Materials expert denounces Norwegian ban on dental amalgam

January 24, 2008

In an editorial published today in the February issue of the Journal of Dental Research, Derek Jones, Professor Emeritus of Biomaterials, Dalhousie University (Halifax, NS, Canada), and Chair of the International Standards Organization's Technical Committee on Dentistry, denounces new Norwegian regulations governing the use of mercury that will adversely affect the use of dental amalgam not only in Norway, but also in other countries around the world that are contemplating taking similar action.

Says Jones, "For the past 20 years, the public has been bombarded by sensational, confusing, and misleading media reports about health issues related to dental amalgam. The public opinion on this issue has been modified by minority, non-scientific views driven and supported by media sensationalism. Mobilization of irrational public fear is the strategy used by lobby groups to pressure governments to change public policy. It is important that governments adhere to scientific principles and base health and environmental policies on sound scientific knowledge. Dentistry is an applied science and needs to bring issues such those dealing with dental amalgam to the attention of governments."

Effective January 1, 2008, the Norwegian government now prohibits the production, importation, exportation, sale, and use of substances that contain mercury, including dental amalgam. In the editorial, the author contends that, at present, there is no conclusive evidence in the scientific literature to demonstrate a link between the cause of irreversible neurological disorders or of impaired kidney function and mercury vapors from dental amalgam. Further, although it is generally accepted that some 50% of mercury pollution comes from natural sources, the relative contribution from natural vs. anthropogenic mercury sources remains unclear, and the natural source may be considerably higher. Pollution from dentistry is insignificant compared with that from industrial use and natural sources. Clearly, the above information leads to the logical conclusion that banning "dental amalgam" is a political issue that will not only have no impact on total worldwide mercury pollution, but also removes a viable treatment option for dentists and their patients.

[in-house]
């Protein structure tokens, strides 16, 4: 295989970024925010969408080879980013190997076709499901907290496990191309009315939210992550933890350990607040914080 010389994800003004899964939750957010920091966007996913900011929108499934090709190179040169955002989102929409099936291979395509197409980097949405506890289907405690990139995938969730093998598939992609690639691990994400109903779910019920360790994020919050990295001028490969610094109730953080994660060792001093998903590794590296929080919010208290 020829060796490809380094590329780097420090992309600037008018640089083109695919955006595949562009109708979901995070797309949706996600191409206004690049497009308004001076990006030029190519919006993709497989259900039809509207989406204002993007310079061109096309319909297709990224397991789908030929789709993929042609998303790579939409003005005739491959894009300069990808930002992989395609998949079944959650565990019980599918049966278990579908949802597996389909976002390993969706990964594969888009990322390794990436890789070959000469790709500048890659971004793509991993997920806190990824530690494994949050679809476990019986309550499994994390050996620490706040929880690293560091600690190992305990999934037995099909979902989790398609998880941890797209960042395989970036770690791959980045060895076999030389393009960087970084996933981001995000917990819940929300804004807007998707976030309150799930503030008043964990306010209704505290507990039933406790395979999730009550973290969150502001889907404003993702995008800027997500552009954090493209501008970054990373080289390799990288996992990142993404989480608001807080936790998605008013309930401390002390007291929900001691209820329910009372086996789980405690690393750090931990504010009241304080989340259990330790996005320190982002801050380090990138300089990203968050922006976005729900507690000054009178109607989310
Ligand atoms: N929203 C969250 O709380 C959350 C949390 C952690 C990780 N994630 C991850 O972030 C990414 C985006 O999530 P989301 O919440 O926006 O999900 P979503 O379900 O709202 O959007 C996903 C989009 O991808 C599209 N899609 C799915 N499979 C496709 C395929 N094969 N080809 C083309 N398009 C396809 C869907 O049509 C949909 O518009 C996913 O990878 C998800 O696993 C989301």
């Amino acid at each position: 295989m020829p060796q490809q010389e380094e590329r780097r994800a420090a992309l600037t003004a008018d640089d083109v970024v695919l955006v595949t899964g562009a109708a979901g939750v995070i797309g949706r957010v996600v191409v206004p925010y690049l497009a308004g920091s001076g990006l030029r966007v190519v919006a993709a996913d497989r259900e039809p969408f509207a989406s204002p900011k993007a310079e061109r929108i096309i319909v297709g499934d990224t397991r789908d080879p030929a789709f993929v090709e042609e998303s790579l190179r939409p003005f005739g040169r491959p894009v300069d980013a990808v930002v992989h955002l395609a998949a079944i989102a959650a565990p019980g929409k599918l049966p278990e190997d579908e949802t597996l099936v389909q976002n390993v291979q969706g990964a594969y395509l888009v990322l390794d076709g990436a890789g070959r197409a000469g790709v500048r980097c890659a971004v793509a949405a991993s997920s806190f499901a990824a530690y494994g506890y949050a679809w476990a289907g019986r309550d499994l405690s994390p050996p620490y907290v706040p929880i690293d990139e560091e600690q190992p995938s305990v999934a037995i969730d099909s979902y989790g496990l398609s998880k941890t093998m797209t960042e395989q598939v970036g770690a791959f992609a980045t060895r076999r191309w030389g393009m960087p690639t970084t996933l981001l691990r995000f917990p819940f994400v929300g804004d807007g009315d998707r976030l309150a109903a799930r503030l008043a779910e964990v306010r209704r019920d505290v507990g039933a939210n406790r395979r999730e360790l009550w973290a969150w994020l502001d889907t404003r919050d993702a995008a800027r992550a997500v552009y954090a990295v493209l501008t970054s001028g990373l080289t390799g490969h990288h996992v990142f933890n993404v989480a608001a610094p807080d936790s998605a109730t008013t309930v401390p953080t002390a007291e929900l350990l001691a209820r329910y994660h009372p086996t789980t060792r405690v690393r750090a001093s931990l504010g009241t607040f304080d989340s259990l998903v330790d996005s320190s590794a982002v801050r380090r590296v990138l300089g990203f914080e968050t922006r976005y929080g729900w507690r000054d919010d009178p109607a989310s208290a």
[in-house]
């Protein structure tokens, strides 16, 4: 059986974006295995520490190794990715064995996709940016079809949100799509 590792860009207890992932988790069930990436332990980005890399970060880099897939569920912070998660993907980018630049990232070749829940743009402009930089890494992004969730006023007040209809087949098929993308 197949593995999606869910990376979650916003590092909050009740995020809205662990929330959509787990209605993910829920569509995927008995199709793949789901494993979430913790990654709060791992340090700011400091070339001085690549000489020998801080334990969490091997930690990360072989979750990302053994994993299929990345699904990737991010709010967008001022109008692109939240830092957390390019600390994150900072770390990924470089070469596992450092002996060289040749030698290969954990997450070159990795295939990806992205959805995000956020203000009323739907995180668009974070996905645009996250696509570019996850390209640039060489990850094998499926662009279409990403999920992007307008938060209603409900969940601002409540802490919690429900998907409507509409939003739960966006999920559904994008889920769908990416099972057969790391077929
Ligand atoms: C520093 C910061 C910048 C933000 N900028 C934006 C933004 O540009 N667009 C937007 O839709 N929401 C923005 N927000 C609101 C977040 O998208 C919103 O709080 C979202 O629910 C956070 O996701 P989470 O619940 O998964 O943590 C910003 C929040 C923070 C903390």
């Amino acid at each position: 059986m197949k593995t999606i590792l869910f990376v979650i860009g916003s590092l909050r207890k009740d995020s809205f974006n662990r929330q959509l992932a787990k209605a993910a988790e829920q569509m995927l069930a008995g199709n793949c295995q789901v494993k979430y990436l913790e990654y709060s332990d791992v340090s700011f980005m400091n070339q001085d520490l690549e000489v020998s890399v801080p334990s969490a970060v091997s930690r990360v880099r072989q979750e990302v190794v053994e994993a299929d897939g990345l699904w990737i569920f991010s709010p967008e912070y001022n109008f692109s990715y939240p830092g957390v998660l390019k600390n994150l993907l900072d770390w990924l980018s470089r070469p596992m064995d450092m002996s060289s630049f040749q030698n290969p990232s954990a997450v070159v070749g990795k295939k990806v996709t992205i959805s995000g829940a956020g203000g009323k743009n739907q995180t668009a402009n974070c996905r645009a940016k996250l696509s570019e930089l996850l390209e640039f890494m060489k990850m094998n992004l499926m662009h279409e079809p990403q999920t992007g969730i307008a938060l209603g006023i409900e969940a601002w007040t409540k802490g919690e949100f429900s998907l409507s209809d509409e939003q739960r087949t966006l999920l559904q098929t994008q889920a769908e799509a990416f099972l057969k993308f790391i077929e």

Deborah Greenspan (University of California-San Francisco), President of the International Association for Dental Research, co-publisher of the Journal of Dental Research, stated, "All policy decisions should be informed by evidence-based science, and we are pleased to provide a forum for this in the JDR."
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The editorial is freely available to the public at http://jdr.iadrjournals.org/cgi/content/full/87/2/101.

Derek Jones is a Past President, Canadian Association for Dental Research (CADR, 1992-95), Past President of the IADR Dental Materials Group (1990-91), and Chair of the Canadian Dental Association's Dental Materials and Devices Committee (1993-1998). He is currently Chair of ISO/TC 106 Dentistry (2005-2010). He was Secretary of ISO/TC/SC1 Dental Filling and Restorative Materials from 1979 to 1997, and Chair of ISO/TC/SC1 from 1998-2005, as well as Chair, Canadian Standards Association Technical Committee on Dentistry, and Chair, Canadian Advisory Committee to the International Standards Organization, 1979-2005.

The Journal of Dental Research (JDR) is the official publication of the International & American Associations for Dental Research (IADR/AADR), and continues to hold the top SIF ranking of all dental journals worldwide. The IADR is a non-profit organization with more than 11,000 individual members worldwide, dedicated to: (1) advancing research and increasing knowledge to improve oral health, (2) supporting the oral health research community, and (3) facilitating the communication and application of research findings for the improvement of oral health worldwide. The AADR is the largest Division of the IADR, with more than 4,000 members in the United States.

To learn more about the IADR, visit www.iadr.org.

International & American Associations for Dental Research

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